The end of this summer also allows me to consider what it now means to me personally having fulfilled two goals in my travel life.  I have now traveled through all fifty U.S. states! In so doing I have been constantly reminded what a large and incredibly beautiful country we have the good fortune to live in. I have also now motorcycled throughout all the 'lower 48' states, having only Hawaii and Alaska to motorcycle in before I complete that additional layer of travel.
Hmmmm - maybe I could ride all the way to Alaska next summer!! Something to seriously consider and start saving for!

I have decided that I won't be riding to the southwest any more. Too hot, dry, dusty, windy, and far. I've done it all by bike and car and though we will likely make car trips there, I doubt that I will do any more long trips on two wheels in that direction. I plan to now focus north, northwest and perhaps mostly, northeast. Spending more time in New England, the Canadian Maritimes, and Quebec's Gaspe' Peninsula are high on my latest priority list.
That area is beautiful, unique, cool, scenic in the extreme, different than much of the continent, and it is green! I love the verdant Midwest and northeastern part of our country because of the forests and fields. I have just never developed an affection for hot and dry. I love the majestic scenery of Utah, Arizona and New Mexico, but I need water and chlorophyll-bearing plants.

I've also been toying with the thought of purchasing an antique bike to work on and show, and hopefully ride a bit. Not a basket bike really, because I lack the skill to fully restore a basket case. But rather one that needs some work that I'm able to do to bring it to a running condition, and looking nice, with original parts. Maybe a 1970s Japanese bike - one of the kind that I rode all over this part of the country back in the '70s. I'm familiar with them, they are fairly plentiful and much less expensive than old European or American iron, and parts are more available.  If only I had a shed to work in!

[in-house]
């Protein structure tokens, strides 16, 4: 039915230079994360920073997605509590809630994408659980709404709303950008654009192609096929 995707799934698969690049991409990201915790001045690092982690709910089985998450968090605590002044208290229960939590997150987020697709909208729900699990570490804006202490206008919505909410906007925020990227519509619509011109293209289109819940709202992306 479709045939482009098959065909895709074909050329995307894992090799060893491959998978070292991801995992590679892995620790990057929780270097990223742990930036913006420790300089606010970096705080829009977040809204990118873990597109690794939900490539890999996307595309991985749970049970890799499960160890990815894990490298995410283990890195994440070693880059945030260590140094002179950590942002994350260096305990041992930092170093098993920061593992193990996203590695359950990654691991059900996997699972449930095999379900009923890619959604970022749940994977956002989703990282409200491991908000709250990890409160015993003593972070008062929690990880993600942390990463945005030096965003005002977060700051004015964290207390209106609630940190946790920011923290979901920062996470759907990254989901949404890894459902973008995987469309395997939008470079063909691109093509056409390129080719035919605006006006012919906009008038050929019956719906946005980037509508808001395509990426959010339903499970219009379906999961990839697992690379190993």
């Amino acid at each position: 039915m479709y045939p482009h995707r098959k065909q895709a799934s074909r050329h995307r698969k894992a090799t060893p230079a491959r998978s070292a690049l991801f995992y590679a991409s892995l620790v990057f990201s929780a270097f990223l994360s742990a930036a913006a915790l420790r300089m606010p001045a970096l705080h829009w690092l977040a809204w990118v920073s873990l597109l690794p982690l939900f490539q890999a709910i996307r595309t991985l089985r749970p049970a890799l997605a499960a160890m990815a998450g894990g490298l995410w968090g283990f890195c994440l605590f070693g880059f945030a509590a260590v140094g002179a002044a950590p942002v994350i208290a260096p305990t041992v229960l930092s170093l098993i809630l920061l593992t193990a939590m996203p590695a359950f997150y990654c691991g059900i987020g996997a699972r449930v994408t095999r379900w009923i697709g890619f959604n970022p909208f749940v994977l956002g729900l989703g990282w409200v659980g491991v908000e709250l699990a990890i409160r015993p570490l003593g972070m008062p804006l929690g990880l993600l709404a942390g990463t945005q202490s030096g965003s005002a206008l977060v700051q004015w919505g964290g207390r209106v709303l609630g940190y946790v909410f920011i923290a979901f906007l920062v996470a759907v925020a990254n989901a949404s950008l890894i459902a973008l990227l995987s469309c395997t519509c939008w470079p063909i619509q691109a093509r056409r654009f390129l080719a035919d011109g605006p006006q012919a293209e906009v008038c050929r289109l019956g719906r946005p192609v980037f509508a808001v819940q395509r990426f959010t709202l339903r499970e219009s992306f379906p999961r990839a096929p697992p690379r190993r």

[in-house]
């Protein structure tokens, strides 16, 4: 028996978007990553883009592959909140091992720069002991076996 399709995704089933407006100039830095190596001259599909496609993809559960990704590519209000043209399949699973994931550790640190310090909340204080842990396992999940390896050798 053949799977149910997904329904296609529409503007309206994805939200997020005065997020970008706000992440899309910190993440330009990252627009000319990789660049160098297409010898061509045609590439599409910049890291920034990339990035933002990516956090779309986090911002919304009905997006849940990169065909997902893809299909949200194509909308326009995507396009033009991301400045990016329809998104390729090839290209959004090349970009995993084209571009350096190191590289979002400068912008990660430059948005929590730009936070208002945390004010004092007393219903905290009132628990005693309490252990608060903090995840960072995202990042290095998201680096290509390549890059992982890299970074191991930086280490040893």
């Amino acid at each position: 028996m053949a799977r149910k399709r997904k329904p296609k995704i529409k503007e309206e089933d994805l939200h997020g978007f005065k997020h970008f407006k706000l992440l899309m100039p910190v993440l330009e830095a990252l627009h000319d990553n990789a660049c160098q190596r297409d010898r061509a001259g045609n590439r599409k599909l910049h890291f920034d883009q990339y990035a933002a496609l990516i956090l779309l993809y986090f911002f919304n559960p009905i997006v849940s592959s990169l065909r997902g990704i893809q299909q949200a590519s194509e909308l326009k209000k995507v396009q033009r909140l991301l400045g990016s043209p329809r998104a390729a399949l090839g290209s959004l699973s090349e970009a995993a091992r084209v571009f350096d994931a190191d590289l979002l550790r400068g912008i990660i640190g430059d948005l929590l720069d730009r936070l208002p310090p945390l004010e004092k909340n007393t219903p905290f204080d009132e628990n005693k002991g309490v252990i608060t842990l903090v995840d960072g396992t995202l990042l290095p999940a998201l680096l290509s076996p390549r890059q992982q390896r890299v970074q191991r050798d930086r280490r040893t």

I have read many an article or book that describes how an antique motorcycle graces the foyer or living room of a house. This makes perfect sense to me, but it's a losing argument so I won't even go there. I have seen meticulously restored antique bikes that are nothing short of beautiful works of art, worthy of being displayed as such. (In fact, the Guggenheim Museum has done shows based on the art of the motorcycle, where the entire show was comprised of beautiful antique bikes)